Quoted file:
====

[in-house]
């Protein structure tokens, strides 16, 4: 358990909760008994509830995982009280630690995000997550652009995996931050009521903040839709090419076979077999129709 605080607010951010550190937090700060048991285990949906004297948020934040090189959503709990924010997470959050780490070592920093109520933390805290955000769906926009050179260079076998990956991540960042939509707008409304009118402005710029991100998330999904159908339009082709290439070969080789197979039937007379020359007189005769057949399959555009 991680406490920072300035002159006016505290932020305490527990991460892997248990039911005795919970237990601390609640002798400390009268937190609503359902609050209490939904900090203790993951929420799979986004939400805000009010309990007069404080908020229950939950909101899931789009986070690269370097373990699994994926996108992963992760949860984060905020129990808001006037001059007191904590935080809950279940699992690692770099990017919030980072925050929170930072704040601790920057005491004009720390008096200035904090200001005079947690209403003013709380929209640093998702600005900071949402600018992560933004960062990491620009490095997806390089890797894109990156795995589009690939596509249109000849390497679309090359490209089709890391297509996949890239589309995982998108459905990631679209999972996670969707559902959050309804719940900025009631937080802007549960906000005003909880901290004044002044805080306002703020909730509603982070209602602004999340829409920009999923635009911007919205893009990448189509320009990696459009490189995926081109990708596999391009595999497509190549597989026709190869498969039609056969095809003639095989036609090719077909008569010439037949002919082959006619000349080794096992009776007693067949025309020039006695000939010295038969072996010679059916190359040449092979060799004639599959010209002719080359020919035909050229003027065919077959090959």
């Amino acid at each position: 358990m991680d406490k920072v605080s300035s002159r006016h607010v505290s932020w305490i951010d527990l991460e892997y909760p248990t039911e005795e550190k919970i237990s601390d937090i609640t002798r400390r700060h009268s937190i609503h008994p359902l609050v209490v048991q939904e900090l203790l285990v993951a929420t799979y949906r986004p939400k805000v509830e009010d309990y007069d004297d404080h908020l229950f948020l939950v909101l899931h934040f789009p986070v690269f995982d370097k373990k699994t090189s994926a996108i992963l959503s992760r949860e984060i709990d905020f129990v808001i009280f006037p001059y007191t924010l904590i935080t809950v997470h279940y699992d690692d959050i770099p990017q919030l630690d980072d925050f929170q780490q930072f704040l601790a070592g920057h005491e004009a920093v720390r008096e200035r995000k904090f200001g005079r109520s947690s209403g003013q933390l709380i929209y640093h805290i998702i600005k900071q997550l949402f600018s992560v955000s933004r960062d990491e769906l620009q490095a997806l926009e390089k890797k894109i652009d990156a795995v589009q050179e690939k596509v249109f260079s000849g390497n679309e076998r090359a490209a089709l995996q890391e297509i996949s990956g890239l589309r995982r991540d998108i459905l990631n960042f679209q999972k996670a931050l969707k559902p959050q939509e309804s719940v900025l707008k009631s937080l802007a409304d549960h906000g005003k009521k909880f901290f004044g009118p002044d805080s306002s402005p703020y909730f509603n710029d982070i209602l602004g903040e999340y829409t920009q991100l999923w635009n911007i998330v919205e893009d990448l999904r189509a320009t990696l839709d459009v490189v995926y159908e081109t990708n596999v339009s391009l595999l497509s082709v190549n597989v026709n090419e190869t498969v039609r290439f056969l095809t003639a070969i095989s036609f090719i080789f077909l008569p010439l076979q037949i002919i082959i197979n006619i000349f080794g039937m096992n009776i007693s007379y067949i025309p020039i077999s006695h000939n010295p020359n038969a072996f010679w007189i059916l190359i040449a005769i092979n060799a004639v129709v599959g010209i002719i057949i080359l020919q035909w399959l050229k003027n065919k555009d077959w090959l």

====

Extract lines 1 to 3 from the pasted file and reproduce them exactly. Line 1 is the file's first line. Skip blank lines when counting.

[in-house]
């Protein structure tokens, strides 16, 4: 358990909760008994509830995982009280630690995000997550652009995996931050009521903040839709090419076979077999129709 605080607010951010550190937090700060048991285990949906004297948020934040090189959503709990924010997470959050780490070592920093109520933390805290955000769906926009050179260079076998990956991540960042939509707008409304009118402005710029991100998330999904159908339009082709290439070969080789197979039937007379020359007189005769057949399959555009 991680406490920072300035002159006016505290932020305490527990991460892997248990039911005795919970237990601390609640002798400390009268937190609503359902609050209490939904900090203790993951929420799979986004939400805000009010309990007069404080908020229950939950909101899931789009986070690269370097373990699994994926996108992963992760949860984060905020129990808001006037001059007191904590935080809950279940699992690692770099990017919030980072925050929170930072704040601790920057005491004009720390008096200035904090200001005079947690209403003013709380929209640093998702600005900071949402600018992560933004960062990491620009490095997806390089890797894109990156795995589009690939596509249109000849390497679309090359490209089709890391297509996949890239589309995982998108459905990631679209999972996670969707559902959050309804719940900025009631937080802007549960906000005003909880901290004044002044805080306002703020909730509603982070209602602004999340829409920009999923635009911007919205893009990448189509320009990696459009490189995926081109990708596999391009595999497509190549597989026709190869498969039609056969095809003639095989036609090719077909008569010439037949002919082959006619000349080794096992009776007693067949025309020039006695000939010295038969072996010679059916190359040449092979060799004639599959010209002719080359020919035909050229003027065919077959090959």
């Amino acid at each position: 358990m991680d406490k920072v605080s300035s002159r006016h607010v505290s932020w305490i951010d527990l991460e892997y909760p248990t039911e005795e550190k919970i237990s601390d937090i609640t002798r400390r700060h009268s937190i609503h008994p359902l609050v209490v048991q939904e900090l203790l285990v993951a929420t799979y949906r986004p939400k805000v509830e009010d309990y007069d004297d404080h908020l229950f948020l939950v909101l899931h934040f789009p986070v690269f995982d370097k373990k699994t090189s994926a996108i992963l959503s992760r949860e984060i709990d905020f129990v808001i009280f006037p001059y007191t924010l904590i935080t809950v997470h279940y699992d690692d959050i770099p990017q919030l630690d980072d925050f929170q780490q930072f704040l601790a070592g920057h005491e004009a920093v720390r008096e200035r995000k904090f200001g005079r109520s947690s209403g003013q933390l709380i929209y640093h805290i998702i600005k900071q997550l949402f600018s992560v955000s933004r960062d990491e769906l620009q490095a997806l926009e390089k890797k894109i652009d990156a795995v589009q050179e690939k596509v249109f260079s000849g390497n679309e076998r090359a490209a089709l995996q890391e297509i996949s990956g890239l589309r995982r991540d998108i459905l990631n960042f679209q999972k996670a931050l969707k559902p959050q939509e309804s719940v900025l707008k009631s937080l802007a409304d549960h906000g005003k009521k909880f901290f004044g009118p002044d805080s306002s402005p703020y909730f509603n710029d982070i209602l602004g903040e999340y829409t920009q991100l999923w635009n911007i998330v919205e893009d990448l999904r189509a320009t990696l839709d459009v490189v995926y159908e081109t990708n596999v339009s391009l595999l497509s082709v190549n597989v026709n090419e190869t498969v039609r290439f056969l095809t003639a070969i095989s036609f090719i080789f077909l008569p010439l076979q037949i002919i082959i197979n006619i000349f080794g039937m096992n009776i007693s007379y067949i025309p020039i077999s006695h000939n010295p020359n038969a072996f010679w007189i059916l190359i040449a005769i092979n060799a004639v129709v599959g010209i002719i057949i080359l020919q035909w399959l050229k003027n065919k555009d077959w090959l």